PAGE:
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Yew Pine—Growing Podocarpus macrophyllus Indoors

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Yew Pine—Growing Podocarpus macrophyllus Indoors

Yew pine (Podocarpus macrophyllus) has lovely, long green foliage.

Photo © MeganEHansen/Flickr
I think of yew pine, or Podocarpus macrophyllus, as excellent large foyer plants, where they can form attractive and sometimes striking indoor topiary. But many people don't think of them at all as houseplants—and I kind of get it. These plants have the potential to become enormous, room-swallowing monsters up to 15 feet tall, requiring trimming to maintain their manicured shape. If they do flower, they bear tiny red berries that aren't the best thing for your floors and are mildly toxic. But the yew pine has another advantage: it's a lovely, compact plant with long, green foliage that can be shaped very easily into columns, triangles, or almost any shape. In fact, bonsai growers often use them. They withstand pruning very well, and when they are healthy, grow vigorously.

Growing Conditions:

Light: Lots of bright light, even direct sunlight. They also do well in light shade, especially in the winter months when growth slows.
Water: Well drained soil is essential, especially during the winter when they are susceptible to root rot. Err on the side of too dry if an error must be made.
Temperature: Moderate to cool. Especially in winter, the plant can withstand temperatures down to 40˚F, which is unlikely inside.
Soil: A loose, very well-drained, rich potting mix.
Fertilizer: Fertilize with a weak liquid fertilizer during the growing season. Their growth rates can be accelerated with ample feeding. During winter, reduce feeding.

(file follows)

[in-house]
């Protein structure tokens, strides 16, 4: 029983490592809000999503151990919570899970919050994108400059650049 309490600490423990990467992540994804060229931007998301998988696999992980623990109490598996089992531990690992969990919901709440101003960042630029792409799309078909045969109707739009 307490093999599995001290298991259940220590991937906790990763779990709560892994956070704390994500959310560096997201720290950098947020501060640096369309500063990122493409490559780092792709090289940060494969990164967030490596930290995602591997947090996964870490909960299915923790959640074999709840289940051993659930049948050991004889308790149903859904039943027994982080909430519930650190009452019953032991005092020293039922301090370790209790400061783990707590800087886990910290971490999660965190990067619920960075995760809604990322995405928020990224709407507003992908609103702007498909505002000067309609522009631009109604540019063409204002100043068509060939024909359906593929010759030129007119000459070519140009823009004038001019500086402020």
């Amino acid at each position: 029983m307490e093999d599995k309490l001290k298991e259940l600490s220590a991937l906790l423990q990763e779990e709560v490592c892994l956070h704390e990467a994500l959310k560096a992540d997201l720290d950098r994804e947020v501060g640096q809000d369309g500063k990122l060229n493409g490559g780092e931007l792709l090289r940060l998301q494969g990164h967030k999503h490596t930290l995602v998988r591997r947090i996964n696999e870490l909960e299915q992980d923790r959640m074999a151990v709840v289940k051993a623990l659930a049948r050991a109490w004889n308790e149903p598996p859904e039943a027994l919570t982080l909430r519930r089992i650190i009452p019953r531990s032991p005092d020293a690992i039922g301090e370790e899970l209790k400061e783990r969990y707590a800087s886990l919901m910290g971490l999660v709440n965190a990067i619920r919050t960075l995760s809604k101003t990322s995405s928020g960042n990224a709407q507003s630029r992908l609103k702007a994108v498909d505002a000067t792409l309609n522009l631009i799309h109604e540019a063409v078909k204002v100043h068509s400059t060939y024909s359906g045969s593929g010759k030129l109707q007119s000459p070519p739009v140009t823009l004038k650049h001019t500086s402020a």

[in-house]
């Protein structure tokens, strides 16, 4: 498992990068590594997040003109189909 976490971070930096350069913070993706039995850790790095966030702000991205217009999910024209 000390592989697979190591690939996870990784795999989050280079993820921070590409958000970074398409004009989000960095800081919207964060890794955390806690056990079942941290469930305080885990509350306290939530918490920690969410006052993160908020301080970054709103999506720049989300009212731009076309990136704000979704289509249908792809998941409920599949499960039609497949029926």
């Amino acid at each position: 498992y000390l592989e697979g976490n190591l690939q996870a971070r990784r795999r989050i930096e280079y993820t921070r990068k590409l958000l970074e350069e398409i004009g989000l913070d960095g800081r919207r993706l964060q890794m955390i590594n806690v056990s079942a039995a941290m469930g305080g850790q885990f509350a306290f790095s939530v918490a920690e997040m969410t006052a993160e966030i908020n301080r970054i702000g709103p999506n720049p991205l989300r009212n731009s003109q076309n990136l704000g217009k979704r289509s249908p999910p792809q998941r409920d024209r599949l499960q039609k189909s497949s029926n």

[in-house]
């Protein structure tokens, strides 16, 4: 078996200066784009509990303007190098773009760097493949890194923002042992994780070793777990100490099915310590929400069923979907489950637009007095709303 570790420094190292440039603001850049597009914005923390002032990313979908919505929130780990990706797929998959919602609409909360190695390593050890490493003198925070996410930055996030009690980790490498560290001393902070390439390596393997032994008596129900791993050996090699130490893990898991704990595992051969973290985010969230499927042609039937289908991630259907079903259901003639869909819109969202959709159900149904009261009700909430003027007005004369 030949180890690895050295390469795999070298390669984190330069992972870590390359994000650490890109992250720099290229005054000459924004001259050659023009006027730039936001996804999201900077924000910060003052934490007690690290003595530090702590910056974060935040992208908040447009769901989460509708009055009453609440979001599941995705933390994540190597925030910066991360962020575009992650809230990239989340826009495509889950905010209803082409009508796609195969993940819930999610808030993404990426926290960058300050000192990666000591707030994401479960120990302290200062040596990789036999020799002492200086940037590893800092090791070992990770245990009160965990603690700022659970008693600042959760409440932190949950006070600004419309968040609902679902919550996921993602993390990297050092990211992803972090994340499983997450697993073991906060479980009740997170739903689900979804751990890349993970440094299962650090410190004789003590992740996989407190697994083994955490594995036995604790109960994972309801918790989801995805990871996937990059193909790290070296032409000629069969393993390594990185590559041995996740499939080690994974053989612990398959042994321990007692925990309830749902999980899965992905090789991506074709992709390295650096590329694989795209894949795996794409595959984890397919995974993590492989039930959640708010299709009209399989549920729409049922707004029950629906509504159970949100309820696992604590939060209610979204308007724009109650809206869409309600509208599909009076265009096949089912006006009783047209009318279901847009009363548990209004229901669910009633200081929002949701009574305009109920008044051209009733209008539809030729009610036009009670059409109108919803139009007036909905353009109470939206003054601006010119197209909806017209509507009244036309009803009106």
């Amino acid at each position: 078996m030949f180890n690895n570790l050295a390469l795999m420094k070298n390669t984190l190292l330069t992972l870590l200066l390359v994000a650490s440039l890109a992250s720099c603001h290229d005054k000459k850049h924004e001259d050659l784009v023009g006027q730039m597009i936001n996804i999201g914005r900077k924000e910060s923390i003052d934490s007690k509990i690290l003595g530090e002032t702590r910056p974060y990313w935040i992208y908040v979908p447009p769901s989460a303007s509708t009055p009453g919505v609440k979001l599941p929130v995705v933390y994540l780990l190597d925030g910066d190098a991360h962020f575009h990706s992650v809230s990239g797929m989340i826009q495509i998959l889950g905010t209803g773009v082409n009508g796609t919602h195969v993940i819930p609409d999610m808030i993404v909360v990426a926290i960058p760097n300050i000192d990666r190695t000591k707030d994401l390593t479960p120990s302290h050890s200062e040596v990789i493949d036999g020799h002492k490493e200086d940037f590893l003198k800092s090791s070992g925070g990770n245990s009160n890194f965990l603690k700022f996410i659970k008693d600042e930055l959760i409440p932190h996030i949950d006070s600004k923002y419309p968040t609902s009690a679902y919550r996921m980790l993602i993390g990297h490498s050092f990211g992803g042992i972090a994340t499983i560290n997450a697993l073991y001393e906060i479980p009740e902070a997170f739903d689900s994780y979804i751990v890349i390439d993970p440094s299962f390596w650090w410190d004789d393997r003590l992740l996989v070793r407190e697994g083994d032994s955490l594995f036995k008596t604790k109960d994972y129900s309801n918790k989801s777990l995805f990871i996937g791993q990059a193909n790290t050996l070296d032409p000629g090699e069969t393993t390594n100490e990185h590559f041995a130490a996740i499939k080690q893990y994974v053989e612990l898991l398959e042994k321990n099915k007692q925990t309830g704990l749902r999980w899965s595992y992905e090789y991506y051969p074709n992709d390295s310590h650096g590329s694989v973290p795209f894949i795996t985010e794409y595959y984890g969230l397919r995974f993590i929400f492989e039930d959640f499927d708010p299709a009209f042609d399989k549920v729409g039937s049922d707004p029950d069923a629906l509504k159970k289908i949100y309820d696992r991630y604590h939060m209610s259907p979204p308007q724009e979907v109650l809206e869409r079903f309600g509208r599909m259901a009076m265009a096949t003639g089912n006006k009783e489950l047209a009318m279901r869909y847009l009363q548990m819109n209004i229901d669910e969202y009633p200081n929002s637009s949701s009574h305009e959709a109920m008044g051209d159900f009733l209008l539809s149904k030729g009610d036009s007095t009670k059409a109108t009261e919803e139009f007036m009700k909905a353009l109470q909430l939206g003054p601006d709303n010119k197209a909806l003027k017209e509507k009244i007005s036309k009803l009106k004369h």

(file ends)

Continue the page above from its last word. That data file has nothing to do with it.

Propagation:

They can be germinated by seed, but germination can take up to 24 months. Instead, use hardwood cuttings, which root readily in potting soil. Take cuttings in the spring, use rooting hormone to increase the chances of success, then place them in a warm, humid place. Cuttings may take several weeks to sprout new growth, but you'll generally experience a high level of success with cuttings. Established plants will grow slowly at first.

Repotting:

Repot annually in the spring, into a larger pot with fresh soil. Healthy plants have the potential to grow to fairly large specimens, so they can be accommodated in large pots. However, don't increase the pot size too rapidly or the plant's growth will slow down. The best idea is to go up one pot size every year. Enrich new soil with controlled-release fertilizer.

Varieties:

The P. macrophyllus is native to Asia, where it is an important plant in feng shui. Although there are many about 100 species of Podocarpus, the most common plant found in cultivation is the P. macrophyllus.

Grower's Tips:

Although the yew pine is called a pine, the plant is technically not a pine at all, although it is a conifer. In general, these plants are subtropical conifers that grow in warm but not necessarily wet regions, with winters that are dry and can occasionally become cold (although they do not do well in freezing or near-freezing temperatures). These are the same conditions they like in a house: not too wet, with tolerance for cold, bright light, and generally quite tough. Outside, they are even known for the ability to grow near the beach, where salt spray kills much less hardy plants. The foliage of these plants is attractive, with long, narrow and tapering green foliage that will stay green despite less-then-optimal conditions. The foliage is also excellent as cut foliage, which explains why it's often used in flower arrangements. Finally, the yew pine is very free from pests and disease, in large part because of its coniferous parentage. The best caveat inside is its size: these are large plants that do not really belong on desks, but instead they do well in large, floor-standing pots.

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